The deepest scars can be invisible. Lily’s swimming career is jeopardized when she dates Tyler, her attractive teammate. At first he seems like the perfect boyfriend. But Tyler’s insults and demands increase, and Lily has to decide if her relationship is worth the emotional torture. Between Tyler, the pressure of competition, and an anonymous online bully, Lily risks losing everything she has fought for as a 15-year old swimmer. A Cold and Quiet Place is a YA novel about competitive swimming and the dark world of emotional abuse.

MY REVIEW:

This book is an emotional rollercoaster, powerful and deeply moving. DeLuca’s prose is lean and evocative, and her narrative transitions smoothly from scene to scene. The story is so compelling I was halfway through the book before I knew it.

This is a novel of achievement and despair. It details the chaotic mystery of Lily’s situation and the cold calculation of her abuser, laying bare the toxic high school relationships that are a terrible rite of passage many young people go through in their teen years.

High School in the US generally encompasses grades 9 through 12, and ages 14 to 18, with some variations depending on the school district.

When I began reading this novel, I knew nothing about competitive swimming other than as an Olympic level sport, one I watch every four years when the world meets to compete. I knew nothing of the athletes’ personal journey to get to that place.

Now, I see the humanity of each competitor, the person who has a life apart from their sport. Yet with each event, they challenge themselves to be better than their previous best.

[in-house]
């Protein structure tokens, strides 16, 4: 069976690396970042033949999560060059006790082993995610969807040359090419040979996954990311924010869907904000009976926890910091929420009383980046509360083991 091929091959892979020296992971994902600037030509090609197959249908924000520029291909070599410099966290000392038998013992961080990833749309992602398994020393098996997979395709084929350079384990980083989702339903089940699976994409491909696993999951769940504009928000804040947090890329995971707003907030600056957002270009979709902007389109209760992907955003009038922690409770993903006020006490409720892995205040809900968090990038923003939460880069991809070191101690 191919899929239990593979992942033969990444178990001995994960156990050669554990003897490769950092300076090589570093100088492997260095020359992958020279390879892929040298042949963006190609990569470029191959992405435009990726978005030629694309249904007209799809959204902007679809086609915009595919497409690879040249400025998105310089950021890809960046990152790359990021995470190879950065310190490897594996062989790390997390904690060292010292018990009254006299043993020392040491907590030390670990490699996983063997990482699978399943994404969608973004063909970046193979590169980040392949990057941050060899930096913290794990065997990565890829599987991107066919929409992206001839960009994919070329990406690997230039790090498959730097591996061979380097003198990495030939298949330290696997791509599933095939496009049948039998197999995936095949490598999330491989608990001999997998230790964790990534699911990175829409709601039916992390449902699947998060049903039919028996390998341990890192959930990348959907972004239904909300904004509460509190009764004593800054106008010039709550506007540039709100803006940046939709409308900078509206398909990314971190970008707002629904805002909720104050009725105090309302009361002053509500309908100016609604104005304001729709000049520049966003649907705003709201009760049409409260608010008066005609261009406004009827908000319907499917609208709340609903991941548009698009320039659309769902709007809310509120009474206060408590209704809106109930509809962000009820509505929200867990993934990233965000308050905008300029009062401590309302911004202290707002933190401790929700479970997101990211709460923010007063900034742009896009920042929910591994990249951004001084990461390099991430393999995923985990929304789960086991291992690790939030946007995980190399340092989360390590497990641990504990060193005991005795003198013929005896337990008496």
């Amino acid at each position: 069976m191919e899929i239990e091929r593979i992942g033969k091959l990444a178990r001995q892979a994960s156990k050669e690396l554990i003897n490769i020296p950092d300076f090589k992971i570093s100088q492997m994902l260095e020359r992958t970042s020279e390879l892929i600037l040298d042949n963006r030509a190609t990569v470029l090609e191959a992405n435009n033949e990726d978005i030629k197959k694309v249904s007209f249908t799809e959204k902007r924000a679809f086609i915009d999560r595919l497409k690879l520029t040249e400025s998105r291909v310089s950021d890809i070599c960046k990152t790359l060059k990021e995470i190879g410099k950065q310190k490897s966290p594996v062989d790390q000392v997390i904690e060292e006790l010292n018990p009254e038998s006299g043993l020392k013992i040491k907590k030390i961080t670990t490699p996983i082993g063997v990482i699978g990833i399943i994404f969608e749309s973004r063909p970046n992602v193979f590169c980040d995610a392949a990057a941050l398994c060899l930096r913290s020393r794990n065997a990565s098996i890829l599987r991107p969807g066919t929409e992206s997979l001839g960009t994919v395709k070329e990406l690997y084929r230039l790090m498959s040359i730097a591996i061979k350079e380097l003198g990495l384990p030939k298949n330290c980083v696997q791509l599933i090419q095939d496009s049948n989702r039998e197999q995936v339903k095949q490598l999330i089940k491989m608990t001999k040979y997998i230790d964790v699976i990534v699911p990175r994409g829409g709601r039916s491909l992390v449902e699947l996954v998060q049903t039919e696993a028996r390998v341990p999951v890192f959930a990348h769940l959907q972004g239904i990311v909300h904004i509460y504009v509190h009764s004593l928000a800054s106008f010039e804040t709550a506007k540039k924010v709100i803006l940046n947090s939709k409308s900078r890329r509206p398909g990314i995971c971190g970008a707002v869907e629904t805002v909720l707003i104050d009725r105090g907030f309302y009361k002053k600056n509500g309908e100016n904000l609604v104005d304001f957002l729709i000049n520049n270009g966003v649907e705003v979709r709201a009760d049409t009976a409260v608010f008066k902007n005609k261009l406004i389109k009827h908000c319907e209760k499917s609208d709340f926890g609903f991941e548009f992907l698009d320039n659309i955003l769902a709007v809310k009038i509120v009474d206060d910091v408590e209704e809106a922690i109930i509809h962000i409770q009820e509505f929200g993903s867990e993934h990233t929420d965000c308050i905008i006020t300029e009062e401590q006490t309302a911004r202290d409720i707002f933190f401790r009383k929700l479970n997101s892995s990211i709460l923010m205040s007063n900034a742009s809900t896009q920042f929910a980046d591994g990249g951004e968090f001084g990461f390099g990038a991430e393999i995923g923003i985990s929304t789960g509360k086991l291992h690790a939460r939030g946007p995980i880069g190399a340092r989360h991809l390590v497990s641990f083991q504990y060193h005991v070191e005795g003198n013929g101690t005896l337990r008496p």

Lilly’s story as an athlete and young woman is both heartbreaking and empowering. When I finished the last page, I felt as wrung as if I had lived that story, and in many ways, I had.

There is no blunting of the trauma, no dancing around the issues. DeLuca takes us into Lily’s world and tells a gripping story that has to be read to the last page. This is a powerful story of a girl growing into womanhood.

I give A Cold and Quiet Place by Alison DeLuca 5 stars.

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#AudiobookReview: The Hope Store by @DwightOkita #amreading

Today I am reviewing an audiobook version of a book I read in the digital form several years ago, The Hope Store by poet and playwright, Dwight Okita.

His debut novel, The Prospect of My Arrival,  was one of the more absorbing sci-fi novels I’ve ever read. So, I was quite intrigued when he first published the The Hope Store.

And how amazing it was to discover that Dwight Okita himself has narrated the audiobook! Okita’s narration of  The Hope Store is perfect, as is the music he has chosen for each chapter break, bringing this wonderful book to life. Wow, where to begin… I was up all night listening to this book.

But, as always, my reviews begin with THE BLURB:
Two Asian American men who are lovers, Luke and Kazu, discover a bold new procedure to import hope into the hopeless. They vow to open the world’s first Hope Store. Their slogan: “We don’t just instill hope. We install it.”